In this project a omnidirectional robot was developted, which can transport loads in logistic applications. To live up to expectations in modern production and distribution systems onto smaller transport units, the robot is developted to transport Euro-Boxes. It is localised and navigated by a realtime radio based localisation system, which was developted at the University of Applied Sciences and Arts in Dortmund. The localisation system uses technologies, that are already needed for the operation of the robot, so costs can be reduced. The radio transport technology is the key feature, which is used in addition to the communication of driving commands and state messages for the localisation of the robot. This localisation is fused with other sensors of the robot to improve the accuracy of the position estimations. With the additionally installed laser rangefinders accurate docking procedures at the load stations can be done. The laser rangefinders with safety function are primarily used for personal safety. The whole system has the advantage of being more flexible by lower costs than conventional automated guided vehicles.
The mobile robot was designed for logistic applications and has so called Mecanum wheels. Using the Mecanum wheels the robot can turn out of the stand in all directions and so all given positions can be reached directly. Mecanum wheels allow, without any additional steering, omnidirectional driving procedures. This procedures are possible, because of rollers that are mounted on the circumference of the wheel. This rollers are mounted in an angle of 45° to the axis of the wheel (see in the figure beside). The rollers are not driven and can spin freely around their axis. The individual control of every wheel makes it possible to move like a hover craft vehicle.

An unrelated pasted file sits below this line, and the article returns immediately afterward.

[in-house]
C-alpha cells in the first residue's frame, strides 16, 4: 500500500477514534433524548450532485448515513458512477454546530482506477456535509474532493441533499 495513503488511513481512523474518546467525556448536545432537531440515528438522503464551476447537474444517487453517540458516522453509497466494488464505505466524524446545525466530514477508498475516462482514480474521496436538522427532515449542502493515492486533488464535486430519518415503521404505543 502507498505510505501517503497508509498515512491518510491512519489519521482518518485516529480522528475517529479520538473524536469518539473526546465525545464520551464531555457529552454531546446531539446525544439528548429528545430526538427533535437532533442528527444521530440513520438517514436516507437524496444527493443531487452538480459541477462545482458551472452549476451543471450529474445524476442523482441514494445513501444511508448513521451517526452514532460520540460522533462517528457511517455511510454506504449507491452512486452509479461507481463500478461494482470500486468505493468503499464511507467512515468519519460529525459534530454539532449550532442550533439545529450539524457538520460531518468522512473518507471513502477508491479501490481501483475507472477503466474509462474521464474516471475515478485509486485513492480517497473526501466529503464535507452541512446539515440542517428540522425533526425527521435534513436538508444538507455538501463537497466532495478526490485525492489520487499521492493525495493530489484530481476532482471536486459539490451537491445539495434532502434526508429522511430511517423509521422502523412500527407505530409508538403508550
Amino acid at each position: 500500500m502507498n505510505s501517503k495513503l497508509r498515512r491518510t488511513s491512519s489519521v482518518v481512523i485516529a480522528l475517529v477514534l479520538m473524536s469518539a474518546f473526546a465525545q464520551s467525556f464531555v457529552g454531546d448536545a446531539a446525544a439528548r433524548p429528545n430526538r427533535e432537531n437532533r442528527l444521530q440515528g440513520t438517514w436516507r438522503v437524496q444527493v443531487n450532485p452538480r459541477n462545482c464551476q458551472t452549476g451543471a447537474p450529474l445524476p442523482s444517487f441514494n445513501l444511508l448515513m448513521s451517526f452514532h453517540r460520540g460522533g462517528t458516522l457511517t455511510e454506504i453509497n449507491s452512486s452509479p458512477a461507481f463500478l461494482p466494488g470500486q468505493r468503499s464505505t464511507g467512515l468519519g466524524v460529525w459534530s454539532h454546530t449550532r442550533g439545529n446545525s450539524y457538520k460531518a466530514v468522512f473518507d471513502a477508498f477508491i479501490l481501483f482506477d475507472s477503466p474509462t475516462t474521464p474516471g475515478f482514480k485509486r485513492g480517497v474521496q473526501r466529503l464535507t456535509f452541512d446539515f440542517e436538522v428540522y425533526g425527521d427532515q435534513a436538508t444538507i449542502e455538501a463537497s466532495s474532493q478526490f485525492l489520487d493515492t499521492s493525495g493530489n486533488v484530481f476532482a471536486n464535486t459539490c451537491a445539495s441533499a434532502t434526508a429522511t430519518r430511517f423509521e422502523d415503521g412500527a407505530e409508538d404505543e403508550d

For navigation and localisation in realtime a radio based localisation system is used, which was developed at the University of Apllied Sciences and Arts in Dortmund. This system consist of wireless sensor nodes on which a nanoLOC tranceiver chip, developed by Nanotron Technologies, is mounted. The position of the robot is estimated using wireless sensor nodes, that are fixed placed. A mobile sensor node, named Tag, is mounted on the robot. The Tag is a internal developted system which has additional movement sensors. For collision avoidance and docking procedures at the load stations, the robot is equipped with two 270° laser rangefinders for safety applications.
The video shows the use of a mobile robot for logistic tasks. Radio based localisation technology makes it possible to build inexpensive vehicles, that do not need additional expensive sensor systems. The self localisation allows the simultaneous use of multiple vehicles, because it is computed locally on the robot. Furthermore the use of Mecanum wheels makes it possible to navigate the robot through tight passages, so that it can operate in different enviroments. Another application for such a system could be for example the transportation of heavy loads in manufacture halls. Thanks to the radio based localization the backfittings for halls are not very expensive. Because of the high agility the robot could also be used in office buildings or even in hospitals.